A recent interview over at Jezebel was just published that validates the research my colleague Julie Turley and I have been studying in the last two years regarding Motherhood – and that is – the story of how women, particularly women who participate in the musical subcultures of rock and metal feel a multi-faceted sense of loss, grounded in the expectations of what motherhood looks like.
The interview is with musician Jasmine White-Gluz (those of you probably know her sister, Alissa White-Gluz, death metal vocalist of Arch Enemy) and discusses her solo project as No Joy. Her new album, entitled Motherhood is an exploration of shape-shifting, at times heavy (though heavy is relative), dream pop songs. While I usually post about women in the extreme metal music subculture, Jasmine’s album explores an area that mixes said dream pop elements with concept and layers of motherhood both through composition and lyrics that had me intrigued.
The album’s opening track “birthmark” has your standard poppy arrangements but with the second track “dream rats”, multilayered vocals catch my attention and preference for more complexity. Finding out that the additional vocals were provided by Alissa White-Gluz was a plus, as I’ve always been a fan of death vocals.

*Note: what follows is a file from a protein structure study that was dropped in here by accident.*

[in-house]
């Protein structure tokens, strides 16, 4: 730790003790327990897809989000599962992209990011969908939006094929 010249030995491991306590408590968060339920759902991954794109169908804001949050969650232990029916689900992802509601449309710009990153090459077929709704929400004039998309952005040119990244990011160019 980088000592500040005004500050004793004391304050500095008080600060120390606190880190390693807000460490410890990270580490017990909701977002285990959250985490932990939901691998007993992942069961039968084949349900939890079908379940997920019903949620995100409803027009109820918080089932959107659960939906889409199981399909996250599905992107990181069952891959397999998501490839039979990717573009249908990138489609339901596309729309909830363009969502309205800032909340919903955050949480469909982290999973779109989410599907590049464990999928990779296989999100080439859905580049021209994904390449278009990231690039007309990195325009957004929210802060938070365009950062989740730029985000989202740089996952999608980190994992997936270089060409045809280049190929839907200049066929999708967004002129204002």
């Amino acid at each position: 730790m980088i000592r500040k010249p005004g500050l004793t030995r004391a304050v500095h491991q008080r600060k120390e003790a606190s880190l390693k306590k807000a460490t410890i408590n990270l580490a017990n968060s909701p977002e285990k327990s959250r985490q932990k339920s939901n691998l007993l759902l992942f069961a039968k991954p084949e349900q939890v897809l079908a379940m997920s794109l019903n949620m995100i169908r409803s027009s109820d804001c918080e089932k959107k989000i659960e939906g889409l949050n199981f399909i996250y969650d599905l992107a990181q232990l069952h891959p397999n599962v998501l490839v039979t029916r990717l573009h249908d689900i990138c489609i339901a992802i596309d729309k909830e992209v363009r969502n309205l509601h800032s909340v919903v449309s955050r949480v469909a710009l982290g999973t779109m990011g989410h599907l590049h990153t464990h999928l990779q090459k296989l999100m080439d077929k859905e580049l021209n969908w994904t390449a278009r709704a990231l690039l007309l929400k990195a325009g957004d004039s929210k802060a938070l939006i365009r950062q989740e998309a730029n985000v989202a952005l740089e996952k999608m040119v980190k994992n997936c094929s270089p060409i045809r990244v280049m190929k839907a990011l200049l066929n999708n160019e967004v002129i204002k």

Another highlight of the album is the track entitled “four”, which starts off with a bit of a shoe-gaze feel that slowly implements dream pop rhythms and repetitive vocals mid-way. I kept wanting the song to go a little darker/heavier but was pleasantly surprised with how the interchanges between dream pop and guitar play kept my ear at just the right level of interest.
While other reviewers relate this album to a 90’s noise-rock feel, some songs felt like I was back in the NY club scene, circa 1988, dancing with goth rain dancers, especially their song, “ageless”. Overall, I loved White-Gluz’s focus on Motherhood; the album offers a trippy road trip through her experiences and vision in discussing a concept so overlooked in the music industry.